Three years. That’s how long it took for the world to get confirmation that the iPhone exclusivity deal Apple signed with AT&T back in 2007 was good for 5-years. Here’s how the info came about. Back in 2008, Apple’s legal team was in a courtroom in San Jose fending off a lawsuit which alleged that it was benefiting from an illegal monopoly over the iPhone, saying that AT&T’s 5-year exclusivity would really require iPhone owners to re-sign with AT&T for an additional 3-years after their initial 2-year contract had expired. This, in part, was Apple’s response:
[…] there was widespread disclosure of [AT&T’s] five-year exclusivity and no suggestion by Apple or anyone else that iPhones would become unlocked after two years. In fact, the iPhone box itself disclosed to the prospective purchaser that a “[s]ervice plan with AT&T [would be] required for cellular network capabilities on expiration of initial new two-year agreement.” This at-purchase information was more than enough disclosure to put consumers on notice that they might never have a choice of cellular service for their iPhone, and to thus preclude a Kodak-type aftermarket.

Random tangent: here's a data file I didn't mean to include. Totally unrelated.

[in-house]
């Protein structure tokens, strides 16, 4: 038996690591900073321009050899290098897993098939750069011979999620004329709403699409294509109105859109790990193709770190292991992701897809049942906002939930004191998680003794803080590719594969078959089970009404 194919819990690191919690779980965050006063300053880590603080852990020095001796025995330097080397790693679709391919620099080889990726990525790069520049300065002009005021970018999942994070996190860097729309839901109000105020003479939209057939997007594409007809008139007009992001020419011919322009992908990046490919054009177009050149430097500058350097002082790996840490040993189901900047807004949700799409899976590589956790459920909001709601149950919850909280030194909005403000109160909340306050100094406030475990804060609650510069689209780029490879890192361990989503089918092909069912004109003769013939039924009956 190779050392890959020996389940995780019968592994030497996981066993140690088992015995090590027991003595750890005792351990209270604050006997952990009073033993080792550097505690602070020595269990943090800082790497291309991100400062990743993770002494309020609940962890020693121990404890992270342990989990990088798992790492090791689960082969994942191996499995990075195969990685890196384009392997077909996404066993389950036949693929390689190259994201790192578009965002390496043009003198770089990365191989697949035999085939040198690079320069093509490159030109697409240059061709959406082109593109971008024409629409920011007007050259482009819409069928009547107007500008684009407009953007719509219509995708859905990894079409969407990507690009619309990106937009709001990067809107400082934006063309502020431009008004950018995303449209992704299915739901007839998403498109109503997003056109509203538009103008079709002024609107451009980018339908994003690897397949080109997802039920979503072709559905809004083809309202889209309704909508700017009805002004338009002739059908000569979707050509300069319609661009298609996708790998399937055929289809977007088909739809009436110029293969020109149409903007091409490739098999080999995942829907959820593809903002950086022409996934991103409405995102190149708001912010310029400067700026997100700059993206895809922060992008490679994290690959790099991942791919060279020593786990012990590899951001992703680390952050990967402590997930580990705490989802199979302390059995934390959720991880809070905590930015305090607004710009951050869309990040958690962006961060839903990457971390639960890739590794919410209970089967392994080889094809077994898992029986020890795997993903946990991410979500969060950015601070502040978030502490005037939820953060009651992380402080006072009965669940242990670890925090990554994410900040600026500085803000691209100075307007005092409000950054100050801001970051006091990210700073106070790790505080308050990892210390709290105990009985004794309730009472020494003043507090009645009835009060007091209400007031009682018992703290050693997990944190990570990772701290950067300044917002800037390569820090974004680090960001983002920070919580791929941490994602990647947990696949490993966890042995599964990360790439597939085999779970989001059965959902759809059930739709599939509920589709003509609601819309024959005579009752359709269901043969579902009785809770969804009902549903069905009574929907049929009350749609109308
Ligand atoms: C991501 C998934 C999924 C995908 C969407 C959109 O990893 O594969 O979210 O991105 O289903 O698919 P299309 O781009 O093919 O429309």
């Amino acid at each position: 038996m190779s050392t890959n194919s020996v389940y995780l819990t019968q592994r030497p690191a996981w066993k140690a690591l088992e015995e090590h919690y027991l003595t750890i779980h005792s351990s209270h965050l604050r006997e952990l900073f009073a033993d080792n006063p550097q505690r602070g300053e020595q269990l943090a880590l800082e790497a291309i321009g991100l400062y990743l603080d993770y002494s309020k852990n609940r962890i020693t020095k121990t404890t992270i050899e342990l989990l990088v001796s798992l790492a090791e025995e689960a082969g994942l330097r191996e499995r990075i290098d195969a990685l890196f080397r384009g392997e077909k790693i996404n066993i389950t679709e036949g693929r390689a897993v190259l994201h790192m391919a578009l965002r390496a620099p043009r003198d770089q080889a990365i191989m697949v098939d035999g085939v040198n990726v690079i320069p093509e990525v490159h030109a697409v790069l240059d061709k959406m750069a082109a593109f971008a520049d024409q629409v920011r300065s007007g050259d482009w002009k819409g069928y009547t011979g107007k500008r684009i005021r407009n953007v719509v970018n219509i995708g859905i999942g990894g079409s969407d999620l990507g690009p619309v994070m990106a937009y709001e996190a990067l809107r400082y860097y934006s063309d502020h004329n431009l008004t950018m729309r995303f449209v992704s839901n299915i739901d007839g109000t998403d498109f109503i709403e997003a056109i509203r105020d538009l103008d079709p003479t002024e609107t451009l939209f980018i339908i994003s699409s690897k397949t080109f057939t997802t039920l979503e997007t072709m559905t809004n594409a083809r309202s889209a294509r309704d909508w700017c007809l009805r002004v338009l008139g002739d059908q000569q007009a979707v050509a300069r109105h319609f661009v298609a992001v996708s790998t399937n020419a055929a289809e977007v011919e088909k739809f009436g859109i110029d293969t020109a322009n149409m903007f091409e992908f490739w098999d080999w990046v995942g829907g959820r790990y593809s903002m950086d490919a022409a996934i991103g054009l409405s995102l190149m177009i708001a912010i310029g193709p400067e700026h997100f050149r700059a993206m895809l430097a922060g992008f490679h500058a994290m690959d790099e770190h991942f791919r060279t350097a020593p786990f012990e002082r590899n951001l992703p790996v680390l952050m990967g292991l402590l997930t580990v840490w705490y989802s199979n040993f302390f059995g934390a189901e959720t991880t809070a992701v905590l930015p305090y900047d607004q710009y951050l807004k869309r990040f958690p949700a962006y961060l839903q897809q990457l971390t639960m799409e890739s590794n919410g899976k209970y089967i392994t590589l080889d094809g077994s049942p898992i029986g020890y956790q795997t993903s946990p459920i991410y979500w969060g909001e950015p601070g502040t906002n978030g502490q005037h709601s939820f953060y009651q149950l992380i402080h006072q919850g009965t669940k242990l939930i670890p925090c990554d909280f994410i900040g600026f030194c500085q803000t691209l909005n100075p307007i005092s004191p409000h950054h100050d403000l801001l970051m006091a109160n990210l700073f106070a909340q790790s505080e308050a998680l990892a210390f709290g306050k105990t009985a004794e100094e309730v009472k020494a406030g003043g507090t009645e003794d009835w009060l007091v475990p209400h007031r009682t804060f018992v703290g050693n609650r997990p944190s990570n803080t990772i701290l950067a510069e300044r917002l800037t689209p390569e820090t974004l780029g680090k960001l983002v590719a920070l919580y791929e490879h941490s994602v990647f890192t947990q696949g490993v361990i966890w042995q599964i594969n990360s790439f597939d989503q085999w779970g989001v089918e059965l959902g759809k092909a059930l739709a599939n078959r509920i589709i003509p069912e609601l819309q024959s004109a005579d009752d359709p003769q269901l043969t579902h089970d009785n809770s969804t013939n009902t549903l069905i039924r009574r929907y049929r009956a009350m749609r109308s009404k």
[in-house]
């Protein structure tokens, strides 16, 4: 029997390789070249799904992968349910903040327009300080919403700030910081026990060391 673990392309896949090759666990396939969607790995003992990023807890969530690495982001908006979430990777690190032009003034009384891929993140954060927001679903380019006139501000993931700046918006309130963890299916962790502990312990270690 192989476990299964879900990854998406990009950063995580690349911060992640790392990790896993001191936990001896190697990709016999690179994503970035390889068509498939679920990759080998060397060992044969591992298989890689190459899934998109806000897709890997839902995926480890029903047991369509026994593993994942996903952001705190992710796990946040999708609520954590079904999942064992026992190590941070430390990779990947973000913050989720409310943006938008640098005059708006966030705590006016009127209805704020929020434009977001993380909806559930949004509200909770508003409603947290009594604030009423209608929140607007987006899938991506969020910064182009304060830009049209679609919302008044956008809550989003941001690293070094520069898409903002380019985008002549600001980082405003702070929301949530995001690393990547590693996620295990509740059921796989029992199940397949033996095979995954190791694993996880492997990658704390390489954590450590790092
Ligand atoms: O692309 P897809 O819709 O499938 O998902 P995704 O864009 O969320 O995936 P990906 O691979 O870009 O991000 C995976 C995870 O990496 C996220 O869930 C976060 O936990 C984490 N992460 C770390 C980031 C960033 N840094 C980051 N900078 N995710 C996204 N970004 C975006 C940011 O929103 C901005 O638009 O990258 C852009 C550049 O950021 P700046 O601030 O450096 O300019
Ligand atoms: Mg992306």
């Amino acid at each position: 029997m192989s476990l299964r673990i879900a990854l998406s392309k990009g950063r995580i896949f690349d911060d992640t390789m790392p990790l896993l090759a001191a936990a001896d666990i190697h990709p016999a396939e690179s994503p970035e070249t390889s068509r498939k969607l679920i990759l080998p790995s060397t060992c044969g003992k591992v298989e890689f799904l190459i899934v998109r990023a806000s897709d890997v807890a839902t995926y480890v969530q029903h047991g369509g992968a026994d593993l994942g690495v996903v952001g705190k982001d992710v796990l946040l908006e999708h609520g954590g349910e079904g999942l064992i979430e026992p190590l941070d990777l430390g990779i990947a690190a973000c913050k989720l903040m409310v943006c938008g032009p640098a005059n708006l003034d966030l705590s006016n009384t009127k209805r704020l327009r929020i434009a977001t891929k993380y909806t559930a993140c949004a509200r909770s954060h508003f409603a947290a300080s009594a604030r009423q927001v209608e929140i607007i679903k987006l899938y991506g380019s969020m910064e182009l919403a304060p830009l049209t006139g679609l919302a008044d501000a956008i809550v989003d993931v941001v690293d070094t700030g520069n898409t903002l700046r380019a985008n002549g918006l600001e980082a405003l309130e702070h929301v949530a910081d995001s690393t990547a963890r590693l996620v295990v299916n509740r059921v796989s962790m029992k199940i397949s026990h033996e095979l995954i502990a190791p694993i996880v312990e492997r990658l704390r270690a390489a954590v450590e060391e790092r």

Moreover, it is sheer speculation –- and illogical -– that failing to disclose the five-year exclusivity term would produce monopoly power, i.e., would allow Apple, a brand new entrant in cell phones, to “exert raw power in the aftermarket without regard for commercial consequences in the foremarket.”
The only question now is whether or not the contract is still valid. As Engadget’s Nilay Patel points out, “Contracts can be canceled, amended, and breached in many ways, and AT&T’s spotty recent service history plus the explosion of the iPhone and the mobile market in general have given Apple any number of reasons to revisit the deal. In addition, the two companies obviously hit the negotiating table again to hammer out the iPad’s pricing plans, and there’s no way of knowing whether that deal involves the iPhone as well. But it’s nice to finally know for certain that AT&T’s initial iPhone exclusivity period was booked until 2012 — now we just have to see if all this recent chatter means something’s changed.”